Institute for Operations Research and the Management Sciences. (2009, March 26). E-waste Reduced By Fees At Time Of Purchase, According To Study. ScienceDaily. Retrieved November 21, 2014 from www.sciencedaily.com/releases/2009/03/090325162638.htm
Institute for Operations Research and the Management Sciences. "E-waste Reduced By Fees At Time Of Purchase, According To Study." ScienceDaily. www.sciencedaily.com/releases/2009/03/090325162638.htm (accessed November 21, 2014).

Share This


More From ScienceDaily



More Computers & Math News

Friday, November 21, 2014

Featured Research

from universities, journals, and other organizations


Featured Videos

from AP, Reuters, AFP, and other news services

NSA Director: China Can Damage US Power Grid

NSA Director: China Can Damage US Power Grid

AP (Nov. 20, 2014) — China and "one or two" other countries are capable of mounting cyberattacks that would shut down the electric grid and other critical systems in parts of the United States, according to Adm. Michael Rogers, director of the National Security Agency and hea Video provided by AP
Powered by NewsLook.com
You Now 'Get' No-Cost Downloads In Apple's App Store

You Now 'Get' No-Cost Downloads In Apple's App Store

Newsy (Nov. 20, 2014) — Apple has changed its App Store wording from "Free" to "Get," as the European Commission and Federal Trade Commission seek to protect consumers. Video provided by Newsy
Powered by NewsLook.com
Google Blocks Its Own Ads With New Contributor Program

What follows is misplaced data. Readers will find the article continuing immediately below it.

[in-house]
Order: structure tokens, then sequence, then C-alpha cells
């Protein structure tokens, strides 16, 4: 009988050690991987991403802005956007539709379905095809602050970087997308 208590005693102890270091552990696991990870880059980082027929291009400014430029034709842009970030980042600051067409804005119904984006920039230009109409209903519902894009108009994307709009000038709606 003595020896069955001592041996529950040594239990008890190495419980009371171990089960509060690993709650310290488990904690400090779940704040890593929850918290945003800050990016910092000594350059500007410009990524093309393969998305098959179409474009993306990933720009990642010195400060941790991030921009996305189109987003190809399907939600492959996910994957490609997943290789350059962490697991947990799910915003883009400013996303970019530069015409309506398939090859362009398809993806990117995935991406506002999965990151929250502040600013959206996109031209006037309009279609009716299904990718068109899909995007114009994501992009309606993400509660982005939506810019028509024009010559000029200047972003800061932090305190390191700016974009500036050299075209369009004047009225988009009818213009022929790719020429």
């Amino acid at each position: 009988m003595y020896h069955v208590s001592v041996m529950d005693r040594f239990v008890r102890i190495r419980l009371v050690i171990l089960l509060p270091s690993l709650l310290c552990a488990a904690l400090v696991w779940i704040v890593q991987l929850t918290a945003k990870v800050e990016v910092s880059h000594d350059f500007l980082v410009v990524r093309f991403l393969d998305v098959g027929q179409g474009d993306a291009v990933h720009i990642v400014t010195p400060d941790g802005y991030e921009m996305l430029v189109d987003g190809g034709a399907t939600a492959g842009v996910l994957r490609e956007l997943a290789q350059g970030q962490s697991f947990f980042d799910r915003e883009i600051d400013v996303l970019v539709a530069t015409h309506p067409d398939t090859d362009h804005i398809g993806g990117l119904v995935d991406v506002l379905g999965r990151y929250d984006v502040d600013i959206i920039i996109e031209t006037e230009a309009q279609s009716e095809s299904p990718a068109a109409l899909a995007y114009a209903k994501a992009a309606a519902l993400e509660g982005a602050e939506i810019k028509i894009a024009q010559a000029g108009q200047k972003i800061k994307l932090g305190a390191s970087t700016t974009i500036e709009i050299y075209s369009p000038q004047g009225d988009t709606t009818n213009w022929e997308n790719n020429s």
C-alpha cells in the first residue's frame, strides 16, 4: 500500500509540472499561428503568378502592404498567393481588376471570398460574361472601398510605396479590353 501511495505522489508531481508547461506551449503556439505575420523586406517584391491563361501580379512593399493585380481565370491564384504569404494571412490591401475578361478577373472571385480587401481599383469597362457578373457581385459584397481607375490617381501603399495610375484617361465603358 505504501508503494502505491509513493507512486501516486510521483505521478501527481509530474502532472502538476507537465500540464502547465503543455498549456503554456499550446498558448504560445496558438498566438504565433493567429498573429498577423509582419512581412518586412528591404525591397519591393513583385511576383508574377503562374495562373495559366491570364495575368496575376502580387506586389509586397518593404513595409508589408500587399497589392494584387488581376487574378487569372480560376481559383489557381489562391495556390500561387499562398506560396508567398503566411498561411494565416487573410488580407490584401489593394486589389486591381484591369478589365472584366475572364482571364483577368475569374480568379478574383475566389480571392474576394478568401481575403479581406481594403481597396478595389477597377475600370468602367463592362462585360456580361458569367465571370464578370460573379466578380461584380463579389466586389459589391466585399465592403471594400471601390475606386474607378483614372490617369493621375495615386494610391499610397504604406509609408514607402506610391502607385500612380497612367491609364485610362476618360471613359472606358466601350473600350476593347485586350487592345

Google Blocks Its Own Ads With New Contributor Program

Newsy (Nov. 20, 2014) — Google's unveiled a crowdfunding platform dubbed Contributor, which allows people to pay for ad-free sites. Video provided by Newsy
Powered by NewsLook.com
Website Streams Thousands Of Private Webcam Feeds

Website Streams Thousands Of Private Webcam Feeds

Newsy (Nov. 20, 2014) — A Russian website is streaming thousands of private webcam feeds, purportedly to show the importance of password protection. Video provided by Newsy
Powered by NewsLook.com

Search ScienceDaily

Number of stories in archives: 140,361

Find with keyword(s):
 
Enter a keyword or phrase to search ScienceDaily for related topics and research stories.

Save/Print:
Share:  

Breaking News:

Strange & Offbeat Stories

 

Space & Time

Matter & Energy

Computers & Math

In Other News

... from NewsDaily.com

Science News

Health News

Environment News

Technology News



Save/Print:
Share:  

Free Subscriptions


Get the latest science news with ScienceDaily's free email newsletters, updated daily and weekly. Or view hourly updated newsfeeds in your RSS reader:

Get Social & Mobile


Keep up to date with the latest news from ScienceDaily via social networks and mobile apps:

Have Feedback?


Tell us what you think of ScienceDaily -- we welcome both positive and negative comments. Have any problems using the site? Questions?
Mobile iPhone Android Web
Follow Facebook Twitter Google+
Subscribe RSS Feeds Email Newsletters
Latest Headlines Health & Medicine Mind & Brain Space & Time Matter & Energy Computers & Math Plants & Animals Earth & Climate Fossils & Ruins